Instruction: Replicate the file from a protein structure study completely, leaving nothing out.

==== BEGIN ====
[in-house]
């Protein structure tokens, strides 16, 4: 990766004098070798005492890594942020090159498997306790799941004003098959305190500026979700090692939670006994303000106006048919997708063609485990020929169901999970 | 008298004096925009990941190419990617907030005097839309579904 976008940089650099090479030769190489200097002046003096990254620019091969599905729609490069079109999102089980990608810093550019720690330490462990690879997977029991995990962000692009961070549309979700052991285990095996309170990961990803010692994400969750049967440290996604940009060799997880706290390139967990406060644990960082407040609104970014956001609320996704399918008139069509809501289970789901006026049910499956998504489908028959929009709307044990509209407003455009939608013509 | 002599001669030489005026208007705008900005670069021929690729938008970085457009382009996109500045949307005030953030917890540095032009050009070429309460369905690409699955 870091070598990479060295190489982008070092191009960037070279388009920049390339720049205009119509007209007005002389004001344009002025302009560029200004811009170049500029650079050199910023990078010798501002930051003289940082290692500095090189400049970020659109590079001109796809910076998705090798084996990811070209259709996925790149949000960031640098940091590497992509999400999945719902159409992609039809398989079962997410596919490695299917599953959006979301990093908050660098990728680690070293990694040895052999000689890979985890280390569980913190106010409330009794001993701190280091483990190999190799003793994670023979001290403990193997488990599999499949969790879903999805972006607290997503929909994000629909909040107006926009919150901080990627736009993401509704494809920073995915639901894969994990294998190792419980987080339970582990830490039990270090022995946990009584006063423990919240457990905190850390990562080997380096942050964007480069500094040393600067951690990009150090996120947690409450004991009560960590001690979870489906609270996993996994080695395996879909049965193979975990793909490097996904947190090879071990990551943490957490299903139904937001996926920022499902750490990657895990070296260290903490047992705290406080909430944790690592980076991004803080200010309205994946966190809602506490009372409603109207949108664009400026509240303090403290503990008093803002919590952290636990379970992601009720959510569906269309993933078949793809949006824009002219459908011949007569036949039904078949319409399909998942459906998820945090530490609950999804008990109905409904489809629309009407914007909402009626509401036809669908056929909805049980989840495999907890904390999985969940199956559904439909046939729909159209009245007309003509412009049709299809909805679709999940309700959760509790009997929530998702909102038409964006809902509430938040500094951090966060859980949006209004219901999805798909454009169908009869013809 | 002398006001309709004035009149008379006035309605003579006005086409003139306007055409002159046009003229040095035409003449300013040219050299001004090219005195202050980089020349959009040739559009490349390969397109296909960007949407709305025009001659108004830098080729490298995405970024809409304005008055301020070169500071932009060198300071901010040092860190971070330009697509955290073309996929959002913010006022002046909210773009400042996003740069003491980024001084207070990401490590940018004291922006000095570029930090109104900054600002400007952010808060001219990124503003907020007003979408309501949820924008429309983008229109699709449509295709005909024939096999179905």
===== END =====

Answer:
[in-house]
């Protein structure tokens, strides 16, 4: 990766004098070798005492890594942020090159498997306790799941004003098959305190500026979700090692939670006994303000106006048919997708063609485990020929169901999970 | 008298004096925009990941190419990617907030005097839309579904 976008940089650099090479030769190489200097002046003096990254620019091969599905729609490069079109999102089980990608810093550019720690330490462990690879997977029991995990962000692009961070549309979700052991285990095996309170990961990803010692994400969750049967440290996604940009060799997880706290390139967990406060644990960082407040609104970014956001609320996704399918008139069509809501289970789901006026049910499956998504489908028959929009709307044990509209407003455009939608013509 | 002599001669030489005026208007705008900005670069021929690729938008970085457009382009996109500045949307005030953030917890540095032009050009070429309460369905690409699955 870091070598990479060295190489982008070092191009960037070279388009920049390339720049205009119509007209007005002389004001344009002025302009560029200004811009170049500029650079050199910023990078010798501002930051003289940082290692500095090189400049970020659109590079001109796809910076998705090798084996990811070209259709996925790149949000960031640098940091590497992509999400999945719902159409992609039809398989079962997410596919490695299917599953959006979301990093908050660098990728680690070293990694040895052999000689890979985890280390569980913190106010409330009794001993701190280091483990190999190799003793994670023979001290403990193997488990599999499949969790879903999805972006607290997503929909994000629909909040107006926009919150901080990627736009993401509704494809920073995915639901894969994990294998190792419980987080339970582990830490039990270090022995946990009584006063423990919240457990905190850390990562080997380096942050964007480069500094040393600067951690990009150090996120947690409450004991009560960590001690979870489906609270996993996994080695395996879909049965193979975990793909490097996904947190090879071990990551943490957490299903139904937001996926920022499902750490990657895990070296260290903490047992705290406080909430944790690592980076991004803080200010309205994946966190809602506490009372409603109207949108664009400026509240303090403290503990008093803002919590952290636990379970992601009720959510569906269309993933078949793809949006824009002219459908011949007569036949039904078949319409399909998942459906998820945090530490609950999804008990109905409904489809629309009407914007909402009626509401036809669908056929909805049980989840495999907890904390999985969940199956559904439909046939729909159209009245007309003509412009049709299809909805679709999940309700959760509790009997929530998702909102038409964006809902509430938040500094951090966060859980949006209004219901999805798909454009169908009869013809 | 002398006001309709004035009149008379006035309605003579006005086409003139306007055409002159046009003229040095035409003449300013040219050299001004090219005195202050980089020349959009040739559009490349390969397109296909960007949407709305025009001659108004830098080729490298995405970024809409304005008055301020070169500071932009060198300071901010040092860190971070330009697509955290073309996929959002913010006022002046909210773009400042996003740069003491980024001084207070990401490590940018004291922006000095570029930090109104900054600002400007952010808060001219990124503003907020007003979408309501949820924008429309983008229109699709449509295709005909024939096999179905």